Our faith does not help us devise a rocket ship or a medication any better than if we had no faith, but it does give us the ability, even the motivation, to inquire about their production, purpose, destiny and consequences. As people of faith, we do ask questions about the effects of the internal combustion engine on the quality of air, the accumulation of PCBs in the water supply upon its potability. Pollution in the environment and its human origins can even be the object of an examination of the conscience of every individual, be they user, funder or manufacturer of certain aerosols or of hydrocarbon engines. So may the probity of any invention. Even a vaccine.

Our faith also frees us — impels us, in fact — to question the “pollution” of science and technology itself, or rather the minds and motives of some who practice and are engaged in them, especially where economic and political motives arguably outweigh the good of their disciplines, corrupting them and their products, be they prophylactic, intellectual or educational in their proffered intent. Our experience of the management of the pandemic has so tellingly brought this into sharper focus and raised numerous questions.

Personal responsibility for our physical, psychological, scientific and technological environment is deeply rooted in our Christian faith. In fact, it is the faith itself that impels us both to respect the methodology and findings of science, practiced with integrity, while at the same time to challenge policies and processes practiced in their name when they exceed moral bounds, threatening the dignity of the human person, or even the laws and discipline of science itself.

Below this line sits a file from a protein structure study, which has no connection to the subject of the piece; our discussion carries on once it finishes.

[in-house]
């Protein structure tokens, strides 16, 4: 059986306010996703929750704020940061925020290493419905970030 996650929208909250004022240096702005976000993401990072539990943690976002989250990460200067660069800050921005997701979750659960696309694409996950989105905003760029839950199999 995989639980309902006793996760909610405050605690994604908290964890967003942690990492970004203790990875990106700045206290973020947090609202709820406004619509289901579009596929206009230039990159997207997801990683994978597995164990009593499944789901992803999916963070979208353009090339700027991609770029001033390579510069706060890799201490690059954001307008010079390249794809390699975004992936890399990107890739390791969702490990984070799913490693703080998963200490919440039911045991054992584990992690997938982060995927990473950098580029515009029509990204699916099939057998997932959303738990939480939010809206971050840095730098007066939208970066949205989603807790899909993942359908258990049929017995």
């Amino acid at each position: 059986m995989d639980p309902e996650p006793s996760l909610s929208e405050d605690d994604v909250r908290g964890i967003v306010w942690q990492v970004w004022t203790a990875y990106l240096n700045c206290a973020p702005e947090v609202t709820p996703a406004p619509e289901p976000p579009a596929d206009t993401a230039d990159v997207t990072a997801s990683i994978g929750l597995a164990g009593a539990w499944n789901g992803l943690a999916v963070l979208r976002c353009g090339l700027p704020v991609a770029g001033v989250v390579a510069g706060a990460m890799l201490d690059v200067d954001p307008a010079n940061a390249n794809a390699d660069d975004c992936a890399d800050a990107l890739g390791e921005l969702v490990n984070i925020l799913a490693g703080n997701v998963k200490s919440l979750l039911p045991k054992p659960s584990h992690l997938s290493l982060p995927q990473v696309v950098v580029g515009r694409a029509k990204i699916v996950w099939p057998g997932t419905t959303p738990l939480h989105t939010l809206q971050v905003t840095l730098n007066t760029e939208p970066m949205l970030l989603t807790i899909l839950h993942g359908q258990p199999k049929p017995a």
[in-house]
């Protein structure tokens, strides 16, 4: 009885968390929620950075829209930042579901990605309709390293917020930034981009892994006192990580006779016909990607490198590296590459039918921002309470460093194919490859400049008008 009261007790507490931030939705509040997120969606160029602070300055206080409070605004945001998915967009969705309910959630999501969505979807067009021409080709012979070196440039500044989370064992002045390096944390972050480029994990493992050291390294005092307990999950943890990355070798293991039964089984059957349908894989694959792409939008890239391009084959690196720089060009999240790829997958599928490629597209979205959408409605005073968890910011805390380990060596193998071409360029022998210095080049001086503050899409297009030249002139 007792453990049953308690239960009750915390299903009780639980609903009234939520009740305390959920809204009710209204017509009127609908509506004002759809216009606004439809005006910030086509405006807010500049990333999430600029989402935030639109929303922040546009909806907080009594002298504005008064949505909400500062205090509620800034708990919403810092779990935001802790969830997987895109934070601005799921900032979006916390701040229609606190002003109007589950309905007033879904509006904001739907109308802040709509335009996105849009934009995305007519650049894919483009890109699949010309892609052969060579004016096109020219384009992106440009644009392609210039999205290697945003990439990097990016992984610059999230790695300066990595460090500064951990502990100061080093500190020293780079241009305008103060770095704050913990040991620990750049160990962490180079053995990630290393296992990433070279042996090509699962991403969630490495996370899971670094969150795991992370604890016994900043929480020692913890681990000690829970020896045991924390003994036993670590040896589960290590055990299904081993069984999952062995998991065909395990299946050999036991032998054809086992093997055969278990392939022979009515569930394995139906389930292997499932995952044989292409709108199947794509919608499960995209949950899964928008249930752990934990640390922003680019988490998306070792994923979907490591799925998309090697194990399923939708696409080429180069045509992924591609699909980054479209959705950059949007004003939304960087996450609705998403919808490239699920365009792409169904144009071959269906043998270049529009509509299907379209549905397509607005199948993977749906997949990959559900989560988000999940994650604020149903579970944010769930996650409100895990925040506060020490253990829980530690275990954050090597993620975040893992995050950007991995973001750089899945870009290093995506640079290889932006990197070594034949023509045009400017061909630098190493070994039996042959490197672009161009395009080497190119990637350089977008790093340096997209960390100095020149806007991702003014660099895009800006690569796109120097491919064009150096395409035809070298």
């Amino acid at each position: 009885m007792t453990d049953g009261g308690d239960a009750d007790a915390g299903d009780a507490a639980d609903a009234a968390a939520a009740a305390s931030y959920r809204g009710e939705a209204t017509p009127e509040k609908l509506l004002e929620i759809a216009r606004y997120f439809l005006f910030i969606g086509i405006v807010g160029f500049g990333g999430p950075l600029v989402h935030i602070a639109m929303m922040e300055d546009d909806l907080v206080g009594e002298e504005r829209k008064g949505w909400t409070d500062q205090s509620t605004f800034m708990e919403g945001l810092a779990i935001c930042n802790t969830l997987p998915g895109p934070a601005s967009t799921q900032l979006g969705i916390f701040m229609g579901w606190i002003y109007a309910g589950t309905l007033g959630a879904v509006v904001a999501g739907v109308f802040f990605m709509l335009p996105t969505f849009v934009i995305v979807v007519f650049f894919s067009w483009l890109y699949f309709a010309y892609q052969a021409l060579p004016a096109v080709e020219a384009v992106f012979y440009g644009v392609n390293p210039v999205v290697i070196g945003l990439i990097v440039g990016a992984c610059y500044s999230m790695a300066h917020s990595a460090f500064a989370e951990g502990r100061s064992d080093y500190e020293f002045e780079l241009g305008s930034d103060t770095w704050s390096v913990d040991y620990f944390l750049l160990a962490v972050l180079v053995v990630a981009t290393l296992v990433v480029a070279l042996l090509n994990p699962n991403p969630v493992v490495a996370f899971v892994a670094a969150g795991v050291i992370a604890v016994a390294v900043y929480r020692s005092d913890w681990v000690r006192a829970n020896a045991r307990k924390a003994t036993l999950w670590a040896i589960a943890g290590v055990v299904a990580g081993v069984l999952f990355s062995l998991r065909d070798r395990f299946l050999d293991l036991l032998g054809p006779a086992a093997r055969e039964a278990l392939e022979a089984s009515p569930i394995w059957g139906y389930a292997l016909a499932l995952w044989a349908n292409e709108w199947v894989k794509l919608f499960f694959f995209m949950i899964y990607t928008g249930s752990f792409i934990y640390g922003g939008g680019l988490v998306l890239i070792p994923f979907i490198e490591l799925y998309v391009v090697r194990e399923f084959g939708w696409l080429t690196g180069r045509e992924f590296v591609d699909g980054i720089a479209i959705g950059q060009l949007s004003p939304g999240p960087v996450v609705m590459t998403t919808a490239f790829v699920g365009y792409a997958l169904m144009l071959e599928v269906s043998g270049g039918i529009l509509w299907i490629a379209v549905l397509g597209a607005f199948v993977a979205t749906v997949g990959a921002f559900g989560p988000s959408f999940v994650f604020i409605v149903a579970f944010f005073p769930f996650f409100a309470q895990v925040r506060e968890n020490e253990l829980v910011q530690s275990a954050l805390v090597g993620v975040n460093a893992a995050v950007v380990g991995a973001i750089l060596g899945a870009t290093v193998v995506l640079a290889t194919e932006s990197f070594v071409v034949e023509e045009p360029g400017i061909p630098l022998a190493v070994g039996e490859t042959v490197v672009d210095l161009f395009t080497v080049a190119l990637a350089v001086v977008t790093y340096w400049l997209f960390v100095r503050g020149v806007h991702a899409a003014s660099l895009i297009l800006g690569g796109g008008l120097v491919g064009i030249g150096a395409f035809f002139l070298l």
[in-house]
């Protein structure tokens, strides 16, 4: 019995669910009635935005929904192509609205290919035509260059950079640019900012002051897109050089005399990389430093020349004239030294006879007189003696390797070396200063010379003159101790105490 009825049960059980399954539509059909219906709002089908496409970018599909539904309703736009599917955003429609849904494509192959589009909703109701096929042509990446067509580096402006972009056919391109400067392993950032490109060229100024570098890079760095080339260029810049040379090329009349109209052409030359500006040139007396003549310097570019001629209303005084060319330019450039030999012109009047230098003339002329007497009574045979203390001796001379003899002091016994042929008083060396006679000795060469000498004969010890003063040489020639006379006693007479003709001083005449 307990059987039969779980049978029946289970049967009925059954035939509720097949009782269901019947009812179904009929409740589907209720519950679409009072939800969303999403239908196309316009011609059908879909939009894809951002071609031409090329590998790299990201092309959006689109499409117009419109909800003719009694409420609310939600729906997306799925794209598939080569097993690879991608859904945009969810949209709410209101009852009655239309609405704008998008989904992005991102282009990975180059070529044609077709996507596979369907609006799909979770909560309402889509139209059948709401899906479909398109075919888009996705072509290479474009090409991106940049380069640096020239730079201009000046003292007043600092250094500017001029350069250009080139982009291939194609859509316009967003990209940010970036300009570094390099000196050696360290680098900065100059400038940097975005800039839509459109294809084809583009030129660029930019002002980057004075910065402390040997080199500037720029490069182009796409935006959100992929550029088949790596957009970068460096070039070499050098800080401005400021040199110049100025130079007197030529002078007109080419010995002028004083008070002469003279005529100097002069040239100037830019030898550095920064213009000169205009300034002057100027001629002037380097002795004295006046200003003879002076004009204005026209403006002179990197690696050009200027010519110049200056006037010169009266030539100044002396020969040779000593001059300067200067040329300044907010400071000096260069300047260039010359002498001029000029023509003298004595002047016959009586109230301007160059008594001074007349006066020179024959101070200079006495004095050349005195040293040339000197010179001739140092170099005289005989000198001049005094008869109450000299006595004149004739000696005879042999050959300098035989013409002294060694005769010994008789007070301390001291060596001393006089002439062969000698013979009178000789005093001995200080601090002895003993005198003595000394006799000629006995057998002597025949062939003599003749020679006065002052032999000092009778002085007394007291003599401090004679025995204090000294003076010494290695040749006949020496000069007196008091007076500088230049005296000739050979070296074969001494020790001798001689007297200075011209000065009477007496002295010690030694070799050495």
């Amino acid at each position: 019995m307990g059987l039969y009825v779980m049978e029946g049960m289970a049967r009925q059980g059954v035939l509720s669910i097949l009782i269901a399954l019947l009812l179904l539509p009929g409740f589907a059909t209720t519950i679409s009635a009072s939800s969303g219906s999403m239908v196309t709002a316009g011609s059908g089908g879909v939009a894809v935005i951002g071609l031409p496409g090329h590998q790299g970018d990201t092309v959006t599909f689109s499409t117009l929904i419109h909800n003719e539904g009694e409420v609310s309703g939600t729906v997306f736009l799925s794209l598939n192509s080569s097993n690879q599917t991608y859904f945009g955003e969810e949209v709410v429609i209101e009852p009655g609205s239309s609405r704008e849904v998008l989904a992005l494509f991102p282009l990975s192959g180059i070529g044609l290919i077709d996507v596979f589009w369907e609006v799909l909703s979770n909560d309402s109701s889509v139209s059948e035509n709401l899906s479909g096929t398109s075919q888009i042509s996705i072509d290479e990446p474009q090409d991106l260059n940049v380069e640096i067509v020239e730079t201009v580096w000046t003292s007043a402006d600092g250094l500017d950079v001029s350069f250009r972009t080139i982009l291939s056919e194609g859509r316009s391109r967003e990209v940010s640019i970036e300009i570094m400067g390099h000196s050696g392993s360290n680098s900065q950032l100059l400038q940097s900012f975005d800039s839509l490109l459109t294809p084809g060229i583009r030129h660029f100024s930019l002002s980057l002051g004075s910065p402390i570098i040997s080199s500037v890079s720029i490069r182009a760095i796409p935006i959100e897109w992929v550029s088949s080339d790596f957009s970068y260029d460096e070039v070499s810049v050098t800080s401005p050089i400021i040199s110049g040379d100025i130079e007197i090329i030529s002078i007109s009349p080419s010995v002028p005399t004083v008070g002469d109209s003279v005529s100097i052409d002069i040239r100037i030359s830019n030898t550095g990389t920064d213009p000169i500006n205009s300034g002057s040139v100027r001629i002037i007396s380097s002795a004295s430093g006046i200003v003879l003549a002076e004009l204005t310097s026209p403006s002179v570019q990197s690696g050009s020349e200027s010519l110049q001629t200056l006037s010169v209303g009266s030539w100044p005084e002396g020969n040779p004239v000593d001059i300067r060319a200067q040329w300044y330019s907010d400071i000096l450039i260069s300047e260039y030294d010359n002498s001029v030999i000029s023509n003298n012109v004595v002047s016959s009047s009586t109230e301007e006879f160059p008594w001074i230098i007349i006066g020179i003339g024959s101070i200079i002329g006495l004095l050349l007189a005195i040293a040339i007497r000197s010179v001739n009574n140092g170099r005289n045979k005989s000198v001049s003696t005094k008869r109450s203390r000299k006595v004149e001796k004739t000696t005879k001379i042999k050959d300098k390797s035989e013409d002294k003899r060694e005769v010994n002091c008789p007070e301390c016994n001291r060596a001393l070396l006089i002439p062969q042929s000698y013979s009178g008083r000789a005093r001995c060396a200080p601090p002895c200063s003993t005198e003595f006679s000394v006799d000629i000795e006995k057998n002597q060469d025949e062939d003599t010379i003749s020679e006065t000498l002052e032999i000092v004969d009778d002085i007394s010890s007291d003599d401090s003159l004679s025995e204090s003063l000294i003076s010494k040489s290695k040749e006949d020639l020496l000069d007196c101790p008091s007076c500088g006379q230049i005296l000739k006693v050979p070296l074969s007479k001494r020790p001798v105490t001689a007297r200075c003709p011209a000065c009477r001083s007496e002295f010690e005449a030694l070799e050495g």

The source of our confidence, and duty, to ask questions and to challenge those whose behavior stirs our conscience, is a source of authority outside our individual wills. We believe in a benevolent Creator, in fact, a God who is Love. We trust in the will of God as intending the good and well-being of all creation, and of humanity as the crown of that creation, every person made in the image and likeness of God. It is not up to humans to “reset” humanity, but to God and God alone (if God so desires!), who is our goal as the Lord of creation. No human being morally gets to reinvent or repurpose the humanity of another.

A beautiful prayer to the Holy Spirit, who is the Love between the Father and the Son, so real as to be a Person, equal in divinity with the Father and the Son, calls for that Spirit to “fill the hearts of the faithful” and to “enkindle in them the fire of your love.” The plea is to send forth that Holy Spirit and to “renew the face of the earth.”

What gives us courage to consult our conscience, follow our convictions, and discipline ego-driven passions, is the same Love in the heart of God, who created the universe and all that is in it, ordering its laws and relationships according to a loving design. The Holy Spirit, Master of relationships, knits it together. We are blessed with minds to discover these laws and to invent technologies to apply them for purposes that flow from and achieve God’s design, wherever sin leads to brokenness, disease and death. Science and faith, like two lungs breathing life into an organism, are agents of healing and renewal, as and if they breathe together. Each can be corrupted. Each must be renewed. Each, true to itself, will bring out the best in the other.